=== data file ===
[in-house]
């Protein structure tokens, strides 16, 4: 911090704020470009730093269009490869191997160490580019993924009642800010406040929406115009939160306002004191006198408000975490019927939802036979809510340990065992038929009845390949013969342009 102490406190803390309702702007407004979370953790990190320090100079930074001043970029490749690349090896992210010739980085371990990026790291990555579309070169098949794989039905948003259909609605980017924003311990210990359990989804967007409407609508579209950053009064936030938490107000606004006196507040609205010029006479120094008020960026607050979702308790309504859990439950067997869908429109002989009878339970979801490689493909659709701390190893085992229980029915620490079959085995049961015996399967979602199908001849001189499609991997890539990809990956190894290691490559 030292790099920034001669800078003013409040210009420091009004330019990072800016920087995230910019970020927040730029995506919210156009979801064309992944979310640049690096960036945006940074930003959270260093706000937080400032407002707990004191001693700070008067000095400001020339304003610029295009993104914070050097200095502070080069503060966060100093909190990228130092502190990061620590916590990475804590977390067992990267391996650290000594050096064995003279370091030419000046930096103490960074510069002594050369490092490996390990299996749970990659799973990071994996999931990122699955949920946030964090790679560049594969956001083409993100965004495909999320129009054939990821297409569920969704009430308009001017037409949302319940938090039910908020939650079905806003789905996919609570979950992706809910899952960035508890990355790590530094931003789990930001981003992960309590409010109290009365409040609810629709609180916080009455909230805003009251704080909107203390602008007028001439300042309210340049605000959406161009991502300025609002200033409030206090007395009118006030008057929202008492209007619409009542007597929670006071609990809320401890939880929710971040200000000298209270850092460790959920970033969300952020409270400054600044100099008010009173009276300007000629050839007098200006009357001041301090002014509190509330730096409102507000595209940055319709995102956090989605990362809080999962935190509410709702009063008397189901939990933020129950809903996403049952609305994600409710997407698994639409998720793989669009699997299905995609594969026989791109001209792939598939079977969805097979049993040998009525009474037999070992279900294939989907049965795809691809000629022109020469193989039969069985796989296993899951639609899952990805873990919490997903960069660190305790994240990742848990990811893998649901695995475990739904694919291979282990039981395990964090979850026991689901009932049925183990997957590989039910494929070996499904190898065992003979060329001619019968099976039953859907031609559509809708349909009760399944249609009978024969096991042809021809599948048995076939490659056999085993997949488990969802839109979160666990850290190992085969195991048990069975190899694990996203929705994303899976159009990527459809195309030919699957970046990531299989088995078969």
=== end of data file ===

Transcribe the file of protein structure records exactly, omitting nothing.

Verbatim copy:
[in-house]
């Protein structure tokens, strides 16, 4: 911090704020470009730093269009490869191997160490580019993924009642800010406040929406115009939160306002004191006198408000975490019927939802036979809510340990065992038929009845390949013969342009 102490406190803390309702702007407004979370953790990190320090100079930074001043970029490749690349090896992210010739980085371990990026790291990555579309070169098949794989039905948003259909609605980017924003311990210990359990989804967007409407609508579209950053009064936030938490107000606004006196507040609205010029006479120094008020960026607050979702308790309504859990439950067997869908429109002989009878339970979801490689493909659709701390190893085992229980029915620490079959085995049961015996399967979602199908001849001189499609991997890539990809990956190894290691490559 030292790099920034001669800078003013409040210009420091009004330019990072800016920087995230910019970020927040730029995506919210156009979801064309992944979310640049690096960036945006940074930003959270260093706000937080400032407002707990004191001693700070008067000095400001020339304003610029295009993104914070050097200095502070080069503060966060100093909190990228130092502190990061620590916590990475804590977390067992990267391996650290000594050096064995003279370091030419000046930096103490960074510069002594050369490092490996390990299996749970990659799973990071994996999931990122699955949920946030964090790679560049594969956001083409993100965004495909999320129009054939990821297409569920969704009430308009001017037409949302319940938090039910908020939650079905806003789905996919609570979950992706809910899952960035508890990355790590530094931003789990930001981003992960309590409010109290009365409040609810629709609180916080009455909230805003009251704080909107203390602008007028001439300042309210340049605000959406161009991502300025609002200033409030206090007395009118006030008057929202008492209007619409009542007597929670006071609990809320401890939880929710971040200000000298209270850092460790959920970033969300952020409270400054600044100099008010009173009276300007000629050839007098200006009357001041301090002014509190509330730096409102507000595209940055319709995102956090989605990362809080999962935190509410709702009063008397189901939990933020129950809903996403049952609305994600409710997407698994639409998720793989669009699997299905995609594969026989791109001209792939598939079977969805097979049993040998009525009474037999070992279900294939989907049965795809691809000629022109020469193989039969069985796989296993899951639609899952990805873990919490997903960069660190305790994240990742848990990811893998649901695995475990739904694919291979282990039981395990964090979850026991689901009932049925183990997957590989039910494929070996499904190898065992003979060329001619019968099976039953859907031609559509809708349909009760399944249609009978024969096991042809021809599948048995076939490659056999085993997949488990969802839109979160666990850290190992085969195991048990069975190899694990996203929705994303899976159009990527459809195309030919699957970046990531299989088995078969």